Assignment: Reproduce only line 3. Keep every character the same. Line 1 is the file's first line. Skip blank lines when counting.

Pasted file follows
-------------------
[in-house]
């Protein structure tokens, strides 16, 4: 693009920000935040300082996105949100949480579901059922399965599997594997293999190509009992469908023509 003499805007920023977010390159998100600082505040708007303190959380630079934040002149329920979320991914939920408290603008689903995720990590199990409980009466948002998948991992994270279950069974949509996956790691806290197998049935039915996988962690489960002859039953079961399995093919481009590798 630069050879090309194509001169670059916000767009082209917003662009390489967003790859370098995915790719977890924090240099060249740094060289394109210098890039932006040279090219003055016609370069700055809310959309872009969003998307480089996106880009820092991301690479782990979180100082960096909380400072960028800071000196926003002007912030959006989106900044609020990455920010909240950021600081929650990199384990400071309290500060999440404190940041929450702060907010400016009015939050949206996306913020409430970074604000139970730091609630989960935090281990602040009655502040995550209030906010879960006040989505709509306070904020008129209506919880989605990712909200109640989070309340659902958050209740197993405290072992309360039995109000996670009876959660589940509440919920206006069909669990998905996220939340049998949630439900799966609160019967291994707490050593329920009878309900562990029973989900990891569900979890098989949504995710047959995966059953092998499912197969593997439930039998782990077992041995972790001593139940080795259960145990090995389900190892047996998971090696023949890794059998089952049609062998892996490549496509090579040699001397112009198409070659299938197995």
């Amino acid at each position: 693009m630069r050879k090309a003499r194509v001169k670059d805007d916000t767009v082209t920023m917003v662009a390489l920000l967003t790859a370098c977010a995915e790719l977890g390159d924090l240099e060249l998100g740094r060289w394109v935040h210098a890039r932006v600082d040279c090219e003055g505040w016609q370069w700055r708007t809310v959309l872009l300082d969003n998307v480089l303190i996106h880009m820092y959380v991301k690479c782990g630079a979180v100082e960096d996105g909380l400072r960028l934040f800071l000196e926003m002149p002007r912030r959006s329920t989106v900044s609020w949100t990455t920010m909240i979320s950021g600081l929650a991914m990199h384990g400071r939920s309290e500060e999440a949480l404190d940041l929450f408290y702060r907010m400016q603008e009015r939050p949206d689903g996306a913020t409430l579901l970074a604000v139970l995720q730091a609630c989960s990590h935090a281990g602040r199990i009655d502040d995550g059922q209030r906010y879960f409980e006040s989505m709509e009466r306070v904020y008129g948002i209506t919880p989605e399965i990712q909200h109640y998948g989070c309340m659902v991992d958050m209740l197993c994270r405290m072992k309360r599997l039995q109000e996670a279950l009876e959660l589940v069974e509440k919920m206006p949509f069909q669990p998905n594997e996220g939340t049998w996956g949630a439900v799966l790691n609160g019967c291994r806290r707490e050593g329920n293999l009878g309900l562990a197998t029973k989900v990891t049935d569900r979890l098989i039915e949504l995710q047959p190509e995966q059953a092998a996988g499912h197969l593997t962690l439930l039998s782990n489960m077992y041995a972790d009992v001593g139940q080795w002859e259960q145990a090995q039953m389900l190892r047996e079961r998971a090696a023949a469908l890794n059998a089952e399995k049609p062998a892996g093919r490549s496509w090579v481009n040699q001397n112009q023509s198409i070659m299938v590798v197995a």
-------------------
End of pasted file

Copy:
């Amino acid at each position: 693009m630069r050879k090309a003499r194509v001169k670059d805007d916000t767009v082209t920023m917003v662009a390489l920000l967003t790859a370098c977010a995915e790719l977890g390159d924090l240099e060249l998100g740094r060289w394109v935040h210098a890039r932006v600082d040279c090219e003055g505040w016609q370069w700055r708007t809310v959309l872009l300082d969003n998307v480089l303190i996106h880009m820092y959380v991301k690479c782990g630079a979180v100082e960096d996105g909380l400072r960028l934040f800071l000196e926003m002149p002007r912030r959006s329920t989106v900044s609020w949100t990455t920010m909240i979320s950021g600081l929650a991914m990199h384990g400071r939920s309290e500060e999440a949480l404190d940041l929450f408290y702060r907010m400016q603008e009015r939050p949206d689903g996306a913020t409430l579901l970074a604000v139970l995720q730091a609630c989960s990590h935090a281990g602040r199990i009655d502040d995550g059922q209030r906010y879960f409980e006040s989505m709509e009466r306070v904020y008129g948002i209506t919880p989605e399965i990712q909200h109640y998948g989070c309340m659902v991992d958050m209740l197993c994270r405290m072992k309360r599997l039995q109000e996670a279950l009876e959660l589940v069974e509440k919920m206006p949509f069909q669990p998905n594997e996220g939340t049998w996956g949630a439900v799966l790691n609160g019967c291994r806290r707490e050593g329920n293999l009878g309900l562990a197998t029973k989900v990891t049935d569900r979890l098989i039915e949504l995710q047959p190509e995966q059953a092998a996988g499912h197969l593997t962690l439930l039998s782990n489960m077992y041995a972790d009992v001593g139940q080795w002859e259960q145990a090995q039953m389900l190892r047996e079961r998971a090696a023949a469908l890794n059998a089952e399995k049609p062998a892996g093919r490549s496509w090579v481009n040699q001397n112009q023509s198409i070659m299938v590798v197995a």